Memorial Day is just around the corner, which means it’s nearly patio, pool and monsoon rain season. I’m sure everyone is looking forward to a long weekend, but let’s take a moment to look back for a moment. Did you catch SFR’s cannabis issue last month?
Not to dwell too much on the past, but last month I also reported on a funny little thing the feds do with cannabis businesses when it comes time to pay yearly taxes. A tax law, known mostly to only those in the cannabis industry, requires weed business owners to pay taxes on nearly all of their revenue, making things a whole lot more expensive compared to traditional businesses.
Thanks to a decades-old tax case, the IRS limits cannabis business deductions to the cost of production or purchase of wholesale weed. That could mean trouble for retail-only spots.
Death by Deduction
New pot shops learn about federal weed tax laws the hard way
Congress approved the restrictions in the early 1980s after Minnesota resident Jeffrey Edmondson was busted for selling cannabis, among other drugs about a decade prior. Edmondson successfully argued in tax court that a portion of his rent, his phone bill and travel expenses were all deductible, leading federal lawmakers to swoop in and make it illegal to write off the costs of selling illegal substances.
I caught up with one of Edmondson’s lawyers after SFR published my last story about the tax law. Saul Bernick tells me he and his partner had only recently opened their tax law-firm when the took Edmondson’s case to court.
“Jeff was really good looking,” Bernick says. “I don’t even know if he was 18, 19, or 20, I can’t remember. He was a baby faced kid and probably sold to all the young girls and all the young guys around and had a little following.”
Bernick says Edmondson’s meticulous record keeping impressed the court, but the result was an “irate” Congress that quickly changed the law.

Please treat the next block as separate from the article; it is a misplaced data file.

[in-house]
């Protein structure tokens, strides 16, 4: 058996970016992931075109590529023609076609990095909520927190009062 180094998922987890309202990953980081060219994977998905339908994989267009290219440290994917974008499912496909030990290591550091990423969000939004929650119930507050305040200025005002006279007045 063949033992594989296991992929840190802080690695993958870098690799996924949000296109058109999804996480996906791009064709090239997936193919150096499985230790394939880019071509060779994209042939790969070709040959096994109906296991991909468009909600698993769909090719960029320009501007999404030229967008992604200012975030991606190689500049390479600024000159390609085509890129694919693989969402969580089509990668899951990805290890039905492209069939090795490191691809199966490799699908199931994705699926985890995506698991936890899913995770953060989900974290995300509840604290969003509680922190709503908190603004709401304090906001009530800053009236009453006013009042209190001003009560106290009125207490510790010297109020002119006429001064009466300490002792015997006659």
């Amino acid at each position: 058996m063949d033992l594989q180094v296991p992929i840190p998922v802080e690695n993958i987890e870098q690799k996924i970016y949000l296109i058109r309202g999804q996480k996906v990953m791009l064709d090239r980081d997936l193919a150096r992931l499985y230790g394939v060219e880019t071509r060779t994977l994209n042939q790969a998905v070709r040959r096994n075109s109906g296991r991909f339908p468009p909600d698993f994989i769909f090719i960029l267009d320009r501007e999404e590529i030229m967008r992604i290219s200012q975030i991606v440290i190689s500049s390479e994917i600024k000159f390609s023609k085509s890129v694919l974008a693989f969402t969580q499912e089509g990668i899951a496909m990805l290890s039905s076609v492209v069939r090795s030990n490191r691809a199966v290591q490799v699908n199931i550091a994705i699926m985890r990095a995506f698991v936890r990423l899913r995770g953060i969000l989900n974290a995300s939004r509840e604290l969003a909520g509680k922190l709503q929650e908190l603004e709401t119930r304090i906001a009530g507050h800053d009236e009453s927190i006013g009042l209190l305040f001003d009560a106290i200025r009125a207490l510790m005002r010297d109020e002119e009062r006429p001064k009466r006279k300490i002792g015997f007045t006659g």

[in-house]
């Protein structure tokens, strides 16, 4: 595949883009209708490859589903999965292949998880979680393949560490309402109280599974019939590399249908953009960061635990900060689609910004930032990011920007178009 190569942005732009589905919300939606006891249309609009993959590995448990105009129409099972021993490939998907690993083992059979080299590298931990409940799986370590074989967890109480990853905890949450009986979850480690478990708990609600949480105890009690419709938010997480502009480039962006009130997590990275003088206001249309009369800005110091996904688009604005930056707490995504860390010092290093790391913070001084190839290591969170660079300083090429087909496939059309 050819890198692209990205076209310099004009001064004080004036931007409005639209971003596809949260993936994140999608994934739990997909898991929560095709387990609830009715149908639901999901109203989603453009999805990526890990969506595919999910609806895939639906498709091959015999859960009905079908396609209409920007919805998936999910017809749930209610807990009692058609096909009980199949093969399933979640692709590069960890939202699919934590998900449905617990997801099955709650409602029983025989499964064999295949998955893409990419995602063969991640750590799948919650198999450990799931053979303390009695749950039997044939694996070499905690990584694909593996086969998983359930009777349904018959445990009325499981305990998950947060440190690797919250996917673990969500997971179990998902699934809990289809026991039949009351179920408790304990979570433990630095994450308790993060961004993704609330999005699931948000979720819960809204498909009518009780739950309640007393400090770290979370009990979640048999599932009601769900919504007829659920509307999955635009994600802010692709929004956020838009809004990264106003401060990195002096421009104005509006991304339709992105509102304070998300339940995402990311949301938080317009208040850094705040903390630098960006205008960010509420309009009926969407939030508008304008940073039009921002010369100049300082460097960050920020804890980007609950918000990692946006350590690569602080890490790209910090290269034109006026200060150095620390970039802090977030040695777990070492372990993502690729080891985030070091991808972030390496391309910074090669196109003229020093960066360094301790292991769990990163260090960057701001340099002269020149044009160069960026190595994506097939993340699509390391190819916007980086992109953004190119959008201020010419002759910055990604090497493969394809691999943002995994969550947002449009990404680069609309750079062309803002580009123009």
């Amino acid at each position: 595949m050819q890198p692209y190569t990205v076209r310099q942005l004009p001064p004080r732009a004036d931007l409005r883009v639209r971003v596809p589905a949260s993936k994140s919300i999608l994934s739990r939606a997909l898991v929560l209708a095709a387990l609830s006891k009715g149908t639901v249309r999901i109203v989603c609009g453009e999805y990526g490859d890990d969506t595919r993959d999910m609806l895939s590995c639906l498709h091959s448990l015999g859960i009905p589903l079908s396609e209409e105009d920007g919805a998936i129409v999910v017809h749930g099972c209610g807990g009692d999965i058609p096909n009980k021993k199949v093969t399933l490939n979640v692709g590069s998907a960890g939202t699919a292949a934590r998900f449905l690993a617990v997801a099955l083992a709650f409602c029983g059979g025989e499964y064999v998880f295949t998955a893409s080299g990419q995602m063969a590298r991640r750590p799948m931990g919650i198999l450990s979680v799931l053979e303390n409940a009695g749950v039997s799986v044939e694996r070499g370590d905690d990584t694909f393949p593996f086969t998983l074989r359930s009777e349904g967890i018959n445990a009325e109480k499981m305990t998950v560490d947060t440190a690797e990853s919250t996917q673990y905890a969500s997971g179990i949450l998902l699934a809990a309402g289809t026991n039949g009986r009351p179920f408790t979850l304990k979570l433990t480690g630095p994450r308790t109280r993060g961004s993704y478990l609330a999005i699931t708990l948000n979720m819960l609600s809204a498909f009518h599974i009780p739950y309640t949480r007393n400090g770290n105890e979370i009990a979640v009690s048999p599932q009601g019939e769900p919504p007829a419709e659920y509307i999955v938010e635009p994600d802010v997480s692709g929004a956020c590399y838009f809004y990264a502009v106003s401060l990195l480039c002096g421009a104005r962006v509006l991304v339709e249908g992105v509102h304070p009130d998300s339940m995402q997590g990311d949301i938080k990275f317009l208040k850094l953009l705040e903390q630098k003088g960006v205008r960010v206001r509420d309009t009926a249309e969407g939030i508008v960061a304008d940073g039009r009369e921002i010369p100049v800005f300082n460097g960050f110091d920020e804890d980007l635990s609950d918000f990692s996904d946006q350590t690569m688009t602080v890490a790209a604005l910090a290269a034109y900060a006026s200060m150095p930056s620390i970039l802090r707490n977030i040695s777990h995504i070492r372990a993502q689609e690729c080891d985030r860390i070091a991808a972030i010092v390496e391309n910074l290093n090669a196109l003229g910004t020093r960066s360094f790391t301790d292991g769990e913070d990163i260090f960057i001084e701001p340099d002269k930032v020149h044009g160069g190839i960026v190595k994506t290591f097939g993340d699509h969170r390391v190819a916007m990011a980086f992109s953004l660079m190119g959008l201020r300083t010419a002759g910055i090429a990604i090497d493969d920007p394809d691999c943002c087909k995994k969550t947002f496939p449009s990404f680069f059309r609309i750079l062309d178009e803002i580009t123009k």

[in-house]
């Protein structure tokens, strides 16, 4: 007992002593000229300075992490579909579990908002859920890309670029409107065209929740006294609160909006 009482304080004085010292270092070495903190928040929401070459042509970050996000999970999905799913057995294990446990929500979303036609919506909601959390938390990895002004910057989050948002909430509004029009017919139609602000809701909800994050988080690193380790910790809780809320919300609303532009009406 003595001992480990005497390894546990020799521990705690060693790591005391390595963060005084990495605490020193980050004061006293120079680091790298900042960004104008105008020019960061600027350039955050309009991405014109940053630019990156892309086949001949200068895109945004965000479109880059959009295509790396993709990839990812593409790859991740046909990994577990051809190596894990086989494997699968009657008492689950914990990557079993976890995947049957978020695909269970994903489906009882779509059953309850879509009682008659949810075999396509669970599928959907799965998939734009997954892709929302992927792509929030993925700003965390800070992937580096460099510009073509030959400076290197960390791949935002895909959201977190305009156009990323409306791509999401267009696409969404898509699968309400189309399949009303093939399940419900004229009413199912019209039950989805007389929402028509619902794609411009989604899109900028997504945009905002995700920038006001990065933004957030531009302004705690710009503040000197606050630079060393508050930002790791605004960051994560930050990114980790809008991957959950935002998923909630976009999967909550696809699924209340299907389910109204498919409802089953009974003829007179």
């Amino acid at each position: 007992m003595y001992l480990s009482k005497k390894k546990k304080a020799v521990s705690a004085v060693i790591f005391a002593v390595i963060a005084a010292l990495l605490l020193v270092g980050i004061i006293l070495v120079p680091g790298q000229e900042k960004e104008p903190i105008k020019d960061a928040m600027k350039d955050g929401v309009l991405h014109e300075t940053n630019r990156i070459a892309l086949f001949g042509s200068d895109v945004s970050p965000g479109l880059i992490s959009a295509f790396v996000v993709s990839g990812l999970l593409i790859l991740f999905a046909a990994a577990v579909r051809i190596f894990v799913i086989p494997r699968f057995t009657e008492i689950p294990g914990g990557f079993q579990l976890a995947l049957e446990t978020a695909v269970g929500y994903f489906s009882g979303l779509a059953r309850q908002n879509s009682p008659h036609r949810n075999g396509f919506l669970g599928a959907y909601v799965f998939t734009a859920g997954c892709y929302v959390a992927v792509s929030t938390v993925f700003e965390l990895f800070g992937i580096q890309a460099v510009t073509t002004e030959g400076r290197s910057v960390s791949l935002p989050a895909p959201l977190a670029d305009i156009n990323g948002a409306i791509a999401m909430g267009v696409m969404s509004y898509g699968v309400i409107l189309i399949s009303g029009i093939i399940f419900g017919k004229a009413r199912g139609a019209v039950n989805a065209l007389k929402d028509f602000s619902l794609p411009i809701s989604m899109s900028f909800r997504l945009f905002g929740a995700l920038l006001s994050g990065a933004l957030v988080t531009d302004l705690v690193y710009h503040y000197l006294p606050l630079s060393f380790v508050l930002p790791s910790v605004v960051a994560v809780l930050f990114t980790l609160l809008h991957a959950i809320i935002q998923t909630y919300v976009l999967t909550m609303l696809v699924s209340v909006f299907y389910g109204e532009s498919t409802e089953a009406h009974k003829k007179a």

Running out of patients
Some readers might remember a few years back when patients and patient advocates warned that the medical cannabis would suffer after full legalization. There’s no immediate sign of the state’s medical program folding, but the number of patients have steadily declined since adult-use sales began last April and state officials expect a further decline before things level out.
Going the Way of the Card
The number of medical cannabis patients in New Mexico has steadily declined since last year and it’s not likely to rebound
I learned a few weeks ago that there’s a dispensary in Albuquerque that hosts a yoga class that includes puffing on a pre-roll before stretching.
Nia Harris, owner of Herban Oasis Apothecary, says the yoga classes are just one example of activities that she’s got going on down there. Give this month’s Leaf Brief Podcast a listen to hear about other activities the dispensary offers and why yoga might be the most logical thing to do after sparking up.
Leaf Brief Podcast: Episode 5
Yoga and cannabis merge for a pilot consumption-area venture
Shake: Odds and ends from New Mexico and beyond
- The New Mexico Department of Health approved insomnia as the latest condition to qualify for a medical cannabis card.
- In “no one should be surprised” news, a number of folks are still having trouble getting their old weed charges and convictions expunged, according to this story from the Albuquerque Journal.
- There’s a new product called Undoo out there for those times you really regret taking that extra hit or bit of that special cookie. According to the product’s website, there is also an option for the general fogginess that comes hours after smoking. What a time to be alive.
- Many in the California and Colorado cannabis industries are straight-up not having a good time, apparently. A perfect storm of over-supply, more states legalizing and dropping prices indicate the green rush is slowing to a green stroll.
- The Land of 10,000 Lakes is set to be the latest state to legalize recreational-use cannabis. I’m guessing, “Ope, this is cashed,” is going to be heard a lot more in the near future.
- In New York City, toking drivers are commonplace, but impaired driving enforcement is not.
Word on the street
Keep an eye out for new stickers on packages while you’re shopping for cannabis. The state’s Cannabis Control Division in April started offering microbusinesses a special designation for their products as a way to “help consumers identify and purchase products sourced from small New Mexico businesses.” Not too shabby? Read more about how small businesses are finding their way in this story from the 2023 SFR Cannabis Guide.